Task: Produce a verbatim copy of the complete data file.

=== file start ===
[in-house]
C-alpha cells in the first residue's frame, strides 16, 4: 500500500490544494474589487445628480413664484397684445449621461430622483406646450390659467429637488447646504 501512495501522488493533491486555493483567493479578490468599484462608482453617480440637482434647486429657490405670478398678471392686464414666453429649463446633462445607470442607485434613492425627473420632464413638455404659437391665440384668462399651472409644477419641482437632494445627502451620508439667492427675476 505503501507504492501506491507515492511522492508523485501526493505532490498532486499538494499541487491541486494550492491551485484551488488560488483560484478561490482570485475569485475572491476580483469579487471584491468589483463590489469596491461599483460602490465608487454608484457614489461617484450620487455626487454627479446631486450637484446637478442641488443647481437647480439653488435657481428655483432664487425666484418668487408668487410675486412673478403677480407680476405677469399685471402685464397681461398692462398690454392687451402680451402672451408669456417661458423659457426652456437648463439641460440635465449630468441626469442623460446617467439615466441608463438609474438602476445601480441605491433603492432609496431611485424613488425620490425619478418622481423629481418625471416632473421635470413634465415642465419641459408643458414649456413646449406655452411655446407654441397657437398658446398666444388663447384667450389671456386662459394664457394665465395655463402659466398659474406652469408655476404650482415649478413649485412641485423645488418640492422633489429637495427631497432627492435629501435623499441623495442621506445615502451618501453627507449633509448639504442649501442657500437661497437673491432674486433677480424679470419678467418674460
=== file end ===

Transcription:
[in-house]
C-alpha cells in the first residue's frame, strides 16, 4: 500500500490544494474589487445628480413664484397684445449621461430622483406646450390659467429637488447646504 501512495501522488493533491486555493483567493479578490468599484462608482453617480440637482434647486429657490405670478398678471392686464414666453429649463446633462445607470442607485434613492425627473420632464413638455404659437391665440384668462399651472409644477419641482437632494445627502451620508439667492427675476 505503501507504492501506491507515492511522492508523485501526493505532490498532486499538494499541487491541486494550492491551485484551488488560488483560484478561490482570485475569485475572491476580483469579487471584491468589483463590489469596491461599483460602490465608487454608484457614489461617484450620487455626487454627479446631486450637484446637478442641488443647481437647480439653488435657481428655483432664487425666484418668487408668487410675486412673478403677480407680476405677469399685471402685464397681461398692462398690454392687451402680451402672451408669456417661458423659457426652456437648463439641460440635465449630468441626469442623460446617467439615466441608463438609474438602476445601480441605491433603492432609496431611485424613488425620490425619478418622481423629481418625471416632473421635470413634465415642465419641459408643458414649456413646449406655452411655446407654441397657437398658446398666444388663447384667450389671456386662459394664457394665465395655463402659466398659474406652469408655476404650482415649478413649485412641485423645488418640492422633489429637495427631497432627492435629501435623499441623495442621506445615502451618501453627507449633509448639504442649501442657500437661497437673491432674486433677480424679470419678467418674460